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Seagrass-grazing dugongs and green sea turtles supercharge the seeds they eat

A dugong (Dugong dugong) feeding on seagrass in Egypt. Image by Julien Willem via Creative Commons (CC BY-SA 2.0)

Banner image: A dugong (Dugong dugong) feeding on seagrass in Egypt. Image by Julien Willem via Creative Commons (CC BY-SA 2.0)

  • By consuming and pooping seagrass seeds, dugongs and green turtles play a vital role in maintaining vital, carbon-sequestering seagrass meadows, a new study reveals.
  • Scientists working in the Great Barrier Reef found that seagrass seeds germinated up to 60% faster after they had passed through the gut of dugongs or green turtles, and also had two to four times greater germination probability.
  • The research highlights the mutual relationship between seagrass and marine mega herbivores, and underscores the shared vulnerability if either party is undermined.
  • Experts say we must do what we can to protect dugongs, turtles and other grazing marine animals if we wish to protect seagrass ecosystems and their many benefits.

For decades, scientists speculated that seagrass seeds served only as a backup to vegetative proliferation; they settled into the sand beneath their parent plants, ready to germinate if anything untoward befell the living meadow. But according to findings published recently in Biotropica, the tiny seeds can disperse over hundreds of miles, and thereafter can germinate rapidly. However, they must first suffer the indignity of being ingested and pooped out by dugongs (Dugong dugong) or green sea turtles (Chelonia mydas).

The new research provides the first evidence that seagrass seeds that have passed through the digestive tracts of these marine mega-herbivores have enhanced germination potential.

Although it’s common knowledge that terrestrial animals boost the germination potential of the fruits and seeds they eat, “for some unknown reason, no one had actually gone out and seen whether that was true for dugongs, turtles and seagrasses,” lead author Samantha Tol, a marine ecologist at James Cook University, Australia, told Mongabay.

“Not only are the seeds germinating, they germinate at a far faster rate than what we’re used to with seagrasses … it confirms that dugongs and turtles are helping to maintain seagrass meadows, keeping them healthy and resilient,” Tol said.

A green sea turtle (Chelonia mydas) feeding seagrass in an intertidal meadow at Lizard Island, Queensland. Image courtesy of TropWATER, James Cook University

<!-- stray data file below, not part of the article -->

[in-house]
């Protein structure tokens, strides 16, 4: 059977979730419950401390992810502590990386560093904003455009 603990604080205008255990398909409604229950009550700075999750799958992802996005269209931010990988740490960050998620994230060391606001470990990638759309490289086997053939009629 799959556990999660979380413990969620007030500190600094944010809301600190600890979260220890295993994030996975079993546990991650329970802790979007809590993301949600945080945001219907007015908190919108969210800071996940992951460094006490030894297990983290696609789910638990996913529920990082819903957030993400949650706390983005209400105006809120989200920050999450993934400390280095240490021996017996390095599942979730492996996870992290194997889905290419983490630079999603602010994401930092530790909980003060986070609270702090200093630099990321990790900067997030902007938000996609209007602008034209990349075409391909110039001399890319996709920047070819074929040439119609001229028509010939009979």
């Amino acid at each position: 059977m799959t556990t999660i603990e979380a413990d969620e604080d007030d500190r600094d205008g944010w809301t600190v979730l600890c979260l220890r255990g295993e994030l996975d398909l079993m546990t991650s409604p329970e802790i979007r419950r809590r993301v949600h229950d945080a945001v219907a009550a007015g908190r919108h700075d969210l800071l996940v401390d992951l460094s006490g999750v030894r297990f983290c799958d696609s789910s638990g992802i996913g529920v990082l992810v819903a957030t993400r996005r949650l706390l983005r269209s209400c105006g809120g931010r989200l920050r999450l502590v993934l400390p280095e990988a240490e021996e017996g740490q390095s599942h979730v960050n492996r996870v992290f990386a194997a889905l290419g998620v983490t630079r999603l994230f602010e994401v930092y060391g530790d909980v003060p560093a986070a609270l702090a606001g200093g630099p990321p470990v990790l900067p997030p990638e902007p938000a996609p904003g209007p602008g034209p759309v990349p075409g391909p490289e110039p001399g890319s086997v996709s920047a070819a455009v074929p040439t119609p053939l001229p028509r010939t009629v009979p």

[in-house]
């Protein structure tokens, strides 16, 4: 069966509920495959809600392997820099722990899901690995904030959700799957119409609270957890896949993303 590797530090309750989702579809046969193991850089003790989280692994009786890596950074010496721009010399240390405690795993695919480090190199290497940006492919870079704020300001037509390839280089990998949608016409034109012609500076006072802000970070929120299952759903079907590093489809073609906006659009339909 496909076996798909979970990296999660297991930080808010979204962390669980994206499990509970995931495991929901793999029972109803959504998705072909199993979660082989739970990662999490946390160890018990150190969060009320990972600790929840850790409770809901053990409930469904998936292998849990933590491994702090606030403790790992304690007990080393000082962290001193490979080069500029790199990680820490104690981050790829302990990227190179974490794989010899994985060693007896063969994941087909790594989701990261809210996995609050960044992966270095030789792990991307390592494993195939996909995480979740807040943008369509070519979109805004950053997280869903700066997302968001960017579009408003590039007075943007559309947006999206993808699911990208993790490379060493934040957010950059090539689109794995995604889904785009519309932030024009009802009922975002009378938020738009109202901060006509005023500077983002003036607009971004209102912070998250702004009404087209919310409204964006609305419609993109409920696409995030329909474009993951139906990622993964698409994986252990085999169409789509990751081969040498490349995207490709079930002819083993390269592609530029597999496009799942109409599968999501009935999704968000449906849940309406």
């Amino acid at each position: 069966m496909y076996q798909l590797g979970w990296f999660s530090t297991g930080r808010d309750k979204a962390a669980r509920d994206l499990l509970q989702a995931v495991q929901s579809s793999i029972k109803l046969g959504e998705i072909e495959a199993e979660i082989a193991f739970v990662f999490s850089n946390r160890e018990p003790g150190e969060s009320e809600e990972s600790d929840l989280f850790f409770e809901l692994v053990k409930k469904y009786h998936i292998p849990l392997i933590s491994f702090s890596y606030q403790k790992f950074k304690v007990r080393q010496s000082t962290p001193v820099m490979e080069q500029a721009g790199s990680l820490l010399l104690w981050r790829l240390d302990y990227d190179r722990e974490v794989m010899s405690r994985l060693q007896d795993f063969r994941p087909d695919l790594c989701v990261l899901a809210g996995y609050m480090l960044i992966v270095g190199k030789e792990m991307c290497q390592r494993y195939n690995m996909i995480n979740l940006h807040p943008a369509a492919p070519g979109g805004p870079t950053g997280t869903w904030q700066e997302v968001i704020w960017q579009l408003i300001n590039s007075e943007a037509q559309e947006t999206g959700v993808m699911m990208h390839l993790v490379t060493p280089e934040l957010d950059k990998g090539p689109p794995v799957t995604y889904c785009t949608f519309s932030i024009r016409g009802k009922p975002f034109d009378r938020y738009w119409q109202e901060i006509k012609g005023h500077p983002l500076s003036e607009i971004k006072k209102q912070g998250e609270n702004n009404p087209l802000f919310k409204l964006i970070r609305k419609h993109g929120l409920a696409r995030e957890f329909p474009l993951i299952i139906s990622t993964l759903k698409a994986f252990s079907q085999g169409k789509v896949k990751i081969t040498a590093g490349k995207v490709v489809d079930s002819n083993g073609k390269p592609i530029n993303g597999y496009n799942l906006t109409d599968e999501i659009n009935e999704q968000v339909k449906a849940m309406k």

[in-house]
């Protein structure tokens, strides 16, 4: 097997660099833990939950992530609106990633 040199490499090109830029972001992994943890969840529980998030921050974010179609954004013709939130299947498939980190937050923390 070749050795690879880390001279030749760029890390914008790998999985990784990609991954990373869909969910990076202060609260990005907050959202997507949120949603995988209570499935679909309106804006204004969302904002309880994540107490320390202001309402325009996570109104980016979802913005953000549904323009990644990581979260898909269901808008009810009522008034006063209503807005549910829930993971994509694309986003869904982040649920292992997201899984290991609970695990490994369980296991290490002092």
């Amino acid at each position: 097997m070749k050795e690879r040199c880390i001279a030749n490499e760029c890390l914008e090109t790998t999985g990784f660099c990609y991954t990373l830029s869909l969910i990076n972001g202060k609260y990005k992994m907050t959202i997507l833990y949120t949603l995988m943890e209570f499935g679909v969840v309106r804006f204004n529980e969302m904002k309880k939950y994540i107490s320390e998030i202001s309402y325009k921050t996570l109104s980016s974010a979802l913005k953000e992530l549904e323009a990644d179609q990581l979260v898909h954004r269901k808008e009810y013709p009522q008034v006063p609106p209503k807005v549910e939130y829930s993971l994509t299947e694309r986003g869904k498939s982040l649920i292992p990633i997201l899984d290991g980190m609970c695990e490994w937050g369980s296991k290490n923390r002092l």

Vital ecosystems

While seagrass meadows have a somewhat lower profile than other coastal ecosystems, such as coral reefs or mangroves, they are considered to be one of the most vital ecosystems for mitigating global climate impacts.

During photosynthesis, seagrasses sequester immense amounts of carbon from the water column and bury it in coastal sediments. Seagrass meadows capture carbon up to 35 times faster than tropical rainforests. And even though they cover less than 0.2% of the seafloor, they absorb 10% of the ocean’s carbon.

Furthermore, seagrass meadows are superb nurseries for fish and other marine animals, many of which are commercially important. They also minimize coastal erosion through sediment stabilization, and cycle excess nutrients from the water column, helping to prevent diseases on neighboring coral reefs.

Study lead author Samantha Tol holds a freshly-collected mega-herbivore sample containing seagrass seeds in Cleveland Bay, Queensland. Image courtesy of Samantha Tol

Speedy seeds

Tol and her colleagues had previously confirmed that dugongs and green turtles in the Great Barrier Reef are capable of dispersing more than 500,000 viable seagrass seeds per day across distances of up to 650 kilometers (400 miles). Their next challenge was to ascertain whether the journey through an animal’s digestive tract affects a seed’s germination rate.

To find out, the researchers began the unsavory task of collecting dugong and green turtle feces in Gladstone Harbor and Cleveland Bay in northeast Queensland state.

Although the undertaking “wasn’t pretty,” it was relatively easy: “Luckily for us, literally all they do is eat and poop, so it wasn’t difficult,” Tol said.

The researchers found no shortage of satiated grazers: on one occasion, more than 100 dugongs surrounded their boat, and it was simple to scoop their floating poop out of the water with a net.